Theology and Philosophy
2010 Simone Weil Lecture on Human Value
To Whom Must We Answer? Responsibility, Community and Criminal Law
By Antony Duff
Listen to Antony Duff's Lecture by visiting the Slow TV website.
Monday 2 August
5.30 for 6.00pm, Dixson Room, Mitchell Wing, State Library of NSW, Macquarie St Sydney
Cost:$22, $15 (Friends, student concessions), $20 (seniors) - includes light refreshments
Bookings Essential on 02 9273 1770 or firstname.lastname@example.org
Thursday 5 August
6.30pm, Michael Chamberlin Lecture Theatre, St Vincent’s Hospital Function Centre, 27 Victoria Parade (Cnr Nicholson Street), Fitzroy Melbourne
Free, No Bookings Required
About Antony Duff
Antony Duff is Professor of Philosophy at the University of Stirling, and a Fellow of the British Academy and of the Royal Society of Edinburgh. He is internationally renowned for his work on the philosophy of criminal law - in particular on the philosophy of punishment, and on issues that connect the philosophy of action with the basic principles of criminal liability.
Amongst his many publications he has written Trials and Punishments; Criminal Attempts; and Punishment, Communication and Community. More recently, he has published Answering for Crime, which focuses on the structures of criminal responsibility; and, with Lindsay Farmer, Sandra Marshall, and Victor Tadros, The Trial on Trial III: Towards a Normative Theory of the Criminal Trial.
A central function of criminal law, I will argue, concerns the attribution of responsibility. The criminal law defines a range of public wrongs—wrongs that are the business of all members of the political community; and it provides for those who commit such wrongs to be called to answer (held responsible) for them through the criminal process of trial and punishment.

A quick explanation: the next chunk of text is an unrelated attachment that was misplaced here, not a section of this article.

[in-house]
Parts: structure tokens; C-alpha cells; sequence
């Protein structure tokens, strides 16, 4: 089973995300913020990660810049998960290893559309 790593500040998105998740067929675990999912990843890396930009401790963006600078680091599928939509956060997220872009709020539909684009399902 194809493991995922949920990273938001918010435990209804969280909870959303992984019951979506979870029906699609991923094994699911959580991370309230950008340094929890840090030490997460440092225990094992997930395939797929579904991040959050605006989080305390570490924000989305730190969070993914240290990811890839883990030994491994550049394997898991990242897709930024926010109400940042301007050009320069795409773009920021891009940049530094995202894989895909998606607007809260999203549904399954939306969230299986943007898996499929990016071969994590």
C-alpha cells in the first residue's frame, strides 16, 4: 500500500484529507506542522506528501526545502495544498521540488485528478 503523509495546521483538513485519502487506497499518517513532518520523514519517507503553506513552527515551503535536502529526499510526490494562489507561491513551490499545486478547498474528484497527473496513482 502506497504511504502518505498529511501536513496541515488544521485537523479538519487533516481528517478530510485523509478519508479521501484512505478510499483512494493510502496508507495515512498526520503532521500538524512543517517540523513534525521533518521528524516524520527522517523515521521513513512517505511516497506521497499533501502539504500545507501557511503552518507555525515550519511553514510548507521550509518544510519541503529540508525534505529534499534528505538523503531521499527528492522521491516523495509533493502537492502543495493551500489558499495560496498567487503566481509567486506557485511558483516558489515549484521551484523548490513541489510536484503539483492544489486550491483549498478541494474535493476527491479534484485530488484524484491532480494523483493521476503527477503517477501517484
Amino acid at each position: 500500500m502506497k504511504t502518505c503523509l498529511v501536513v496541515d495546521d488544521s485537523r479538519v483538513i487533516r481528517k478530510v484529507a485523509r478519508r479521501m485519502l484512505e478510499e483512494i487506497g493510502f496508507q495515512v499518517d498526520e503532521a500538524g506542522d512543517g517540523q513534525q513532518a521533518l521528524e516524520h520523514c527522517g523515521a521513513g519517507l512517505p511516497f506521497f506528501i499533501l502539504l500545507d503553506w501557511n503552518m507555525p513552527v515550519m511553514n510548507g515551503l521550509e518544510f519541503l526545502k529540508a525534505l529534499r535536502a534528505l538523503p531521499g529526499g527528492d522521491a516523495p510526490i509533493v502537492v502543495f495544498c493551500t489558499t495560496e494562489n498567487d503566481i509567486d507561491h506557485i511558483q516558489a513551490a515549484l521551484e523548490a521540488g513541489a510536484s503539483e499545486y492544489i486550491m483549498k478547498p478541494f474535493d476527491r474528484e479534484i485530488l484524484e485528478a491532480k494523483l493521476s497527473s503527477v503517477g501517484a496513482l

Such a practise of calling wrongdoers to answer depends on the existence of a community to which the wrongdoers and those who hold them responsible belong: for to call another person to answer, to hold him responsible, is to address him as a fellow member of a community by whose values we are all both bound and protected. In the context of domestic criminal law, that community is the polity: in a liberal democracy criminal wrongdoers are called to answer to their fellow citizens, as fellow members of the polity.
This perspective on criminal law highlights some important questions about the way in which offenders are treated, and seen, by their fellow citizens. We must ask whether the institutions and practices of our criminal laws (and we, in whose name those institutions act) do address offenders and defendants as citizens; we must ask what kind of criminal law, and in particular what kinds of punishment, citizens can properly impose on each other; and we must ask what moral consequences flow from a failure to recognise our civic fellowship with those whom we would punish.